I'm building a run ..........

Discussion in 'Coop & Run - Design, Construction, & Maintenance' started by The Johnstown Egg Head, Dec 15, 2009.

  1. The Johnstown Egg Head

    The Johnstown Egg Head New Egg

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    Hi - bit of advice there please ............. I'm building a kind of run to attach to my garden shed, the run itself is going to be 14ft x 11ft, I have the timber bought - looking for advice on how to get together as I intend on building 3 panels then attaching together, also how best to attach to the shed itself ............ hope that makes sense and isn't too daft, I didn't do woodwork in school and even if I did it was a long time ago ......... thanks !
     
  2. Buff Hooligans

    Buff Hooligans Scrambled

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    Can anyone help this run-builder?
     
  3. Countrywife

    Countrywife Corrupted by a Redneck

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    I ran the top and bottom rails right on the chicken house and attached everything from there, burried the side posts. I am a 45 year old girl with no building experience. If I can build a run, so can you, just lay everything out and figure how it works.
     
  4. sekinkead

    sekinkead Chillin' With My Peeps

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    We have 2 different runs. One is made with just chicken wire attached to 1x2's and then screwed to the chicken coop. The other one is made with field fencing and is stapled with fence staples to the coop.
     
  5. patandchickens

    patandchickens Flock Mistress

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    Do I understand that these will be pre-assembled fence panels, that you then just connect to each other and to the coop? Will there be corner (perhaps also line) posts sunk into the ground, or will the whole thing just sit *on* the ground? If there will not be corner posts (and, at those lengths, preferably a line post halfway down each side, too), then you need to either add them, or add horizontal diagonal bracing so that the thing cannot be pushed/fall sideways into a parallelogram shape and cause problems. Also, depending on what materials you are using, a 11 or 15' long fence panel can be rather structurally unstable unless there's a post halfway down. Really on the whole your best bet, in terms of structural stability and strength, is to suck it up and sink corner and halfway posts.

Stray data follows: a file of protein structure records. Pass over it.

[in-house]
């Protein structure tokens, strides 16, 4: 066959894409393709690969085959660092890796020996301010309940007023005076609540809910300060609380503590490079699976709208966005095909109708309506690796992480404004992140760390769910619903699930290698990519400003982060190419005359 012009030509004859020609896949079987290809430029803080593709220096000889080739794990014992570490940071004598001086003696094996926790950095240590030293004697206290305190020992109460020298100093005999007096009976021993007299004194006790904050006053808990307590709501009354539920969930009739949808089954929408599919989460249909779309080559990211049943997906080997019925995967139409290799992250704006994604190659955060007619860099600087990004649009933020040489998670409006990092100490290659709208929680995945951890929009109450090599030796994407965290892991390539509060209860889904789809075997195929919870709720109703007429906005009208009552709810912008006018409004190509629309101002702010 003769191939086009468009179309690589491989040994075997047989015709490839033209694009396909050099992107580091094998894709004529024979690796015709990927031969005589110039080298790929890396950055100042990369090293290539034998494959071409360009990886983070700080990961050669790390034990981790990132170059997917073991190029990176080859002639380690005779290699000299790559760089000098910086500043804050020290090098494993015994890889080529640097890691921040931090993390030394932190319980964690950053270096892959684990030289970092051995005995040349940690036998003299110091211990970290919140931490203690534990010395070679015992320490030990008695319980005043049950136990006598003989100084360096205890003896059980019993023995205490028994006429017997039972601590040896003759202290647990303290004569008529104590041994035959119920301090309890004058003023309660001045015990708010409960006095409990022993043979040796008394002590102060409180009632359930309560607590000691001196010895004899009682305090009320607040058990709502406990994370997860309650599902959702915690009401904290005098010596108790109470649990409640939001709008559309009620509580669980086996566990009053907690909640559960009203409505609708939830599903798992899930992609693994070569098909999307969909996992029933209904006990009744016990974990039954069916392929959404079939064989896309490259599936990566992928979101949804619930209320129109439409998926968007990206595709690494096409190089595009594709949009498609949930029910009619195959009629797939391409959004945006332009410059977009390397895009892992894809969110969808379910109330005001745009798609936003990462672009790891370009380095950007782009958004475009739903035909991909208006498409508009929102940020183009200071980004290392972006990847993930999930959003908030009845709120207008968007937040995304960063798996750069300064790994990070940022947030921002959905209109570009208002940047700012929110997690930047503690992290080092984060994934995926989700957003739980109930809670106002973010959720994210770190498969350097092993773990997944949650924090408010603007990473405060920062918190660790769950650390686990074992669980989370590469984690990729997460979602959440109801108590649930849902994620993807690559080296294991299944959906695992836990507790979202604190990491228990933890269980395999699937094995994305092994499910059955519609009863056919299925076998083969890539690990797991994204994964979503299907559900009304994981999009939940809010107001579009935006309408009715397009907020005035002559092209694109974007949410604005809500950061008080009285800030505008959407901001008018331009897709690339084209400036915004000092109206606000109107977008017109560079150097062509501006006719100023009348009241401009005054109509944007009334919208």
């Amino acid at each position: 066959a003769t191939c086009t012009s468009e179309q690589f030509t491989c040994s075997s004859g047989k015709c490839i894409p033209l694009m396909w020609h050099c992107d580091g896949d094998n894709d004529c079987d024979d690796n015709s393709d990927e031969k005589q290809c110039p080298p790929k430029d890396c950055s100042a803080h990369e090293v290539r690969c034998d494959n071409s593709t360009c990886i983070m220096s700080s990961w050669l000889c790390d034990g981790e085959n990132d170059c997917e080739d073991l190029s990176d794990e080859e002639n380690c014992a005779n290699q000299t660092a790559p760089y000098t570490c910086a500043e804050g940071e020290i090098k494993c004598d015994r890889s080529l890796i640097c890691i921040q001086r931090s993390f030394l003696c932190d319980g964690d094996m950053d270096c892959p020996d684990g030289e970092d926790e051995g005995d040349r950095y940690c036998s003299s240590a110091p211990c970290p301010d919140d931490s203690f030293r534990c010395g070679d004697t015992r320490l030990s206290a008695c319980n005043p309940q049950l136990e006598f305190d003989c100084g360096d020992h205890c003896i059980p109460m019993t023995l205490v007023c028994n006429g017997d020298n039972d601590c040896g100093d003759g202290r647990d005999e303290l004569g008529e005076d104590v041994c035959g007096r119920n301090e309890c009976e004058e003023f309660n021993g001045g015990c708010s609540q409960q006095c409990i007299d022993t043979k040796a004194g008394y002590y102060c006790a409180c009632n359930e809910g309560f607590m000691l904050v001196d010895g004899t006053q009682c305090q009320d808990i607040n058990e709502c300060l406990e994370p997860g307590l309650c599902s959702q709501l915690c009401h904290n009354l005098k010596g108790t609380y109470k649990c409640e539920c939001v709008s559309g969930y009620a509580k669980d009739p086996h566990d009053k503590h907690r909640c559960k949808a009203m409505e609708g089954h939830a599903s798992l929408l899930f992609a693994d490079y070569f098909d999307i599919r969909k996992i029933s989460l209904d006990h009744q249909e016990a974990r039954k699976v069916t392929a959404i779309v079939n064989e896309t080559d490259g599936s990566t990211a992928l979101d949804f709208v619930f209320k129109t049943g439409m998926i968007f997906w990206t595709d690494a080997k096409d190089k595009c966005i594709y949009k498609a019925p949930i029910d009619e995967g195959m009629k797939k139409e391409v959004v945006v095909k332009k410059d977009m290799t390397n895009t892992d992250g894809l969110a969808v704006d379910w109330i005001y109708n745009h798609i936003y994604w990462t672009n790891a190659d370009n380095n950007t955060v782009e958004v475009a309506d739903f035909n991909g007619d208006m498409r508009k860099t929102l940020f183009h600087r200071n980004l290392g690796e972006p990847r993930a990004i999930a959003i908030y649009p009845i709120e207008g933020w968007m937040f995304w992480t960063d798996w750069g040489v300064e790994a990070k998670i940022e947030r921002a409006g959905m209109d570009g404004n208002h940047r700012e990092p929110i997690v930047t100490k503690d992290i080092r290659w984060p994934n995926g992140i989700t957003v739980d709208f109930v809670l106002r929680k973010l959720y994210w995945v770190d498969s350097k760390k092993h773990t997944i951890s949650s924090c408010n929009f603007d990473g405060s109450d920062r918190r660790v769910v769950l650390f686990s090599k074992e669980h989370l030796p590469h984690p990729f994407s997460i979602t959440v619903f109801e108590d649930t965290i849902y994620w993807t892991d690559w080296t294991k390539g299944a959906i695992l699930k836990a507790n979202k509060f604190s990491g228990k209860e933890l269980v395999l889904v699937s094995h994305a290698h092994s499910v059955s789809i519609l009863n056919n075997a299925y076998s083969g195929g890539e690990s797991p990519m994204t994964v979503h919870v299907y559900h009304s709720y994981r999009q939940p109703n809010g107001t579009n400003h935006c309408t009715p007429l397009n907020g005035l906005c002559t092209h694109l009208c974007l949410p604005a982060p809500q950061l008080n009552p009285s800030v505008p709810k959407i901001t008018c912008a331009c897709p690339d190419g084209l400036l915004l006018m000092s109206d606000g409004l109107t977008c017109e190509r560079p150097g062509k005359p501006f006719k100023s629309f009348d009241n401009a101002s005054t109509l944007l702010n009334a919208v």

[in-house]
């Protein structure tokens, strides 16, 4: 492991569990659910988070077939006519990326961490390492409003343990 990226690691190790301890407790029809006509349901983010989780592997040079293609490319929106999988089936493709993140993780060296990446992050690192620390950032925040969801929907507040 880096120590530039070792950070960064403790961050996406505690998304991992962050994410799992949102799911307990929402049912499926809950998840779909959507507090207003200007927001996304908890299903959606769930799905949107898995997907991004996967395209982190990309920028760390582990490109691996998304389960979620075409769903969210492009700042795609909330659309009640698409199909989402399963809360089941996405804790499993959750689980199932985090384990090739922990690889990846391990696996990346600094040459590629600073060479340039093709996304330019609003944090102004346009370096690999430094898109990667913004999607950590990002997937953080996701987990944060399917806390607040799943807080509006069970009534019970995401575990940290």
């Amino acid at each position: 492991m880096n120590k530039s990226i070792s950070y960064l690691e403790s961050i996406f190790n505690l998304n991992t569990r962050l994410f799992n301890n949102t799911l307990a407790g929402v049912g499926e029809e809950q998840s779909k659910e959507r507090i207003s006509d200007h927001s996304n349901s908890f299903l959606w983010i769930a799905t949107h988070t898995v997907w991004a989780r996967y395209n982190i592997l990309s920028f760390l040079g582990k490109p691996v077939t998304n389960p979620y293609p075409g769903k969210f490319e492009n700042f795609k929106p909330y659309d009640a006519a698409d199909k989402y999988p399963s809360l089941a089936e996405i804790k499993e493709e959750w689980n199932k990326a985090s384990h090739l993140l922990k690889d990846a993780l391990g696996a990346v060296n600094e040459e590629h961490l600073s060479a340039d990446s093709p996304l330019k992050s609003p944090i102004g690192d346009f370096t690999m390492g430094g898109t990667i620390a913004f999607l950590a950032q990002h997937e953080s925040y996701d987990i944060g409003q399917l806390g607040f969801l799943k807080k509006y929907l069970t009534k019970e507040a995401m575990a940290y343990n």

Also, maybe you are planning on it already, but I would strongly advocate adding an apron of wire mesh 2' or more wide, lying on or just under the surface of the ground along the outside of the run fence and strongly attached to the base of the run fence, to discourage anything digging in under the fence.

    Good luck, have fun,

    Pat
     
  6. Ridgerunner

    Ridgerunner Chicken Obsessed

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    I totally agree with Pat on the need for posts. Corner posts as an absolute minimum and possibly line posts depending on your panel construction. If you can handle a prefabricated fencing panel, you can set the posts. If you are totally unfamiliar with how to do this, you can ask for help at your local hardware or big box home improvement store, but the easiest way is probably to dig a hole about 2' deep, set the post in it, brace it vertical while the concrete sets, and put in some premixed concrete. I use post hole diggers and tamp the posts in place using rocks and an iron bar, but I was lucky enough to grow up doing it that way. Not everybody has the experience of my "lucky" upbringing.